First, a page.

The Would-be Plan | Renee Soasey

First, there would be a clawfoot tub. This tub would live in a boutique hotel in an artsy boom town, the kind of town that was birthed by a lumber mill or a textile factory or some industry that sucked minerals out of Mother Nature’s teats. Those reasons for being would be long gone, so the town would serve up tee shirts and taffy or winery tours or outdoor adventures in ransacked nature.

This clawfoot tub in the small hotel would have a lovely view of mountains or ocean waves or pastoral rolling hills. The hot bathwater would steam with the fragrance of sea salts and essential oils. A bottle of wine would breathe on the windowsill next to a waiting goblet next to a waiting razor blade. The loved ones would have been spoken to, told how much they’re loved in a not-too-obvious-this-is-the-last-time-she’s-gonna-say-it way. They would think she’s on a getaway, a needed break from the routine.

This would certainly break the routine.

She would slide off the fluffy, white, boutique-hotel bathrobe and slide into this tub. Carefully. Old bodies are stiff and weak; bathtubs can be treacherous. The water would be so hot it would send a shiver up her spine. She would ease herself back, admire the view, take a few sips of wine. Then she would pick up the razor blade. Carefully. Old skin is tissue thin and easily cut by the most mundane objects: an envelope flap, the plastic edge of packaging. She would have doubled-up on Xanax to ensure the incessant mind chatter is mild and muffled, unable to interfere with the calm procedure she has planned. She would grip the razor blade between the thumb and forefinger of her right hand—wait a minute. Since she’s right-handed, it might be wiser to make the first cut with her left hand while all her faculties are functioning. She would switch hands, turn over her right palm, observe the few spidery veins crisscrossing the tendons that start at her wrist and disappear into the flesh midway up her forearm. The veins look far too inconsequential to produce enough flow. There’s some juicy-looking veins in the crook of her elbow. Wouldn’t that be a better place to start? That’s where the medical technicians draw blood. But she’s never heard of anyone slitting their inner elbows. She ponders the hushed tones at her would-be funeral: “They say she slit her inner elbows.” Ridiculous.

She knows if you’re serious about getting the job done, you slit lengthwise, not crosswise. Crosswise is for sissies, the ones who don’t really want to die but just want to be found. She wants to be found, but not until tomorrow morning by the hotel maid when it’s too late. She would feel sorry for the unsuspecting hotel maid. She was a hotel maid once, and every Friday she cleaned the room of the man who owned the local funeral parlor and lived in the hotel after he separated from his wife. It was eerie and sad in that room. Nothing ever changed from one Friday to the next: the position of the chairs at the side table, the little pile of coins on the dresser, the toothbrush next to the sink. He lived like a ghost in his own space. It gave her the creeps. And then one week she had Friday off, and the maid who went in to dust and vacuum and change the sheets found him hanging in the bathroom. It would have been her walking into the bathroom. It should have been her.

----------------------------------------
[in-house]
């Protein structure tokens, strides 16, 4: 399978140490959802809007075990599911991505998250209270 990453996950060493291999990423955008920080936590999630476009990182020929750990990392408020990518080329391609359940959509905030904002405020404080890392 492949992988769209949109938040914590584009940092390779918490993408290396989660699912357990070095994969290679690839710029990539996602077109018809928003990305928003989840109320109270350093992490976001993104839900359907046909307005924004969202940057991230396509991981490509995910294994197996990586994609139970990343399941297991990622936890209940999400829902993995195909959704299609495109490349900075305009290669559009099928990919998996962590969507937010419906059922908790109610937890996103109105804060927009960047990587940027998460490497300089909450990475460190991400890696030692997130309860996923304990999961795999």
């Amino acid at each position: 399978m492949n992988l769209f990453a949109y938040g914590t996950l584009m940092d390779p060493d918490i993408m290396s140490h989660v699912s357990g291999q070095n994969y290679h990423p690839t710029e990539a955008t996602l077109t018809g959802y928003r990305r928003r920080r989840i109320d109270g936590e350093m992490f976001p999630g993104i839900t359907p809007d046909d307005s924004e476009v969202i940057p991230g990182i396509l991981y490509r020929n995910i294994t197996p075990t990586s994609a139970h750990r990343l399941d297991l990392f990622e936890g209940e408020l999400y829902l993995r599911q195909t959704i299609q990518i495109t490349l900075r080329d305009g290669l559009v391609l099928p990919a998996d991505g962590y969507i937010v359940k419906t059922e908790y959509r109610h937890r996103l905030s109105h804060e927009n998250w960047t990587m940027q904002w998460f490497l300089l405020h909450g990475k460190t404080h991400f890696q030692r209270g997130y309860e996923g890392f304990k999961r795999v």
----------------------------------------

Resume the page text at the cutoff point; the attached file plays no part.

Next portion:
And now she would inflict that rude, unforgettable image on some innocent stranger just trying to put food on the table. She would feel bad. But a lot less bad than if she inflicted that image on whichever family member came to check on her when she didn’t answer the phone. Not to mention they would have to clean up the mess, scrubbing all that blood out of the tub and off the floor amid sobs of grief and anger. So there you have it: an innocent stranger must pay.

Back to this question of where to cut. She has low blood pressure. Maybe that’s why the veins at her wrists look so puny. They’re so puny she doesn’t think she can manage to cut one lengthwise. Of course, she’s far-sighted, so she can’t see details all that well. But her glasses would be on the nightstand by the bed, and even if she manages to get out of the tub and cross the tile floor without slipping and breaking a hip—she has osteoporosis; for frail white women with osteoporosis, breaking a hip is a death sentence—when she got back in the tub with her glasses they would steam up. She would be looking through a fog. Or a veil. Darkly.

There’s always the jugular. That would be a sure thing, except she’s not entirely sure where it is. She could feel for a pulse, but again, she has low blood pressure, so her pulse is hard to find. She could try slicing her neck with the razor blade and hope she hits something big, but what if she faints due to the pain and doesn’t cut a vein? That would be embarrassing. Although if she faints, she might sink and drown. That way there would be no mess to clean up. Kinder to the maid. But if her head falls back over the edge she would lay there, exposed and vulnerable, while the water gradually cools to chilly. If she spends hours in chilly water, she’s bound to get pneumonia. Pneumonia is a shit way to die, slowly choking on your bodily fluids while lying in a narrow hospital bed in a hideously green room, tubes intruding and extruding your flesh, whirring machines gnawing your ears and little fists of bleached decay pummeling your nose.

That would never do.

Renee Soasey is finishing a creative writing degree at Portland State University and has been published in Ekphrastic Review, Entropy Magazine, and Oregon Humanities Magazine. She keeps trying to live in an off-the-grid home in the middle of nowhere Oregon while trying to finish her memoir.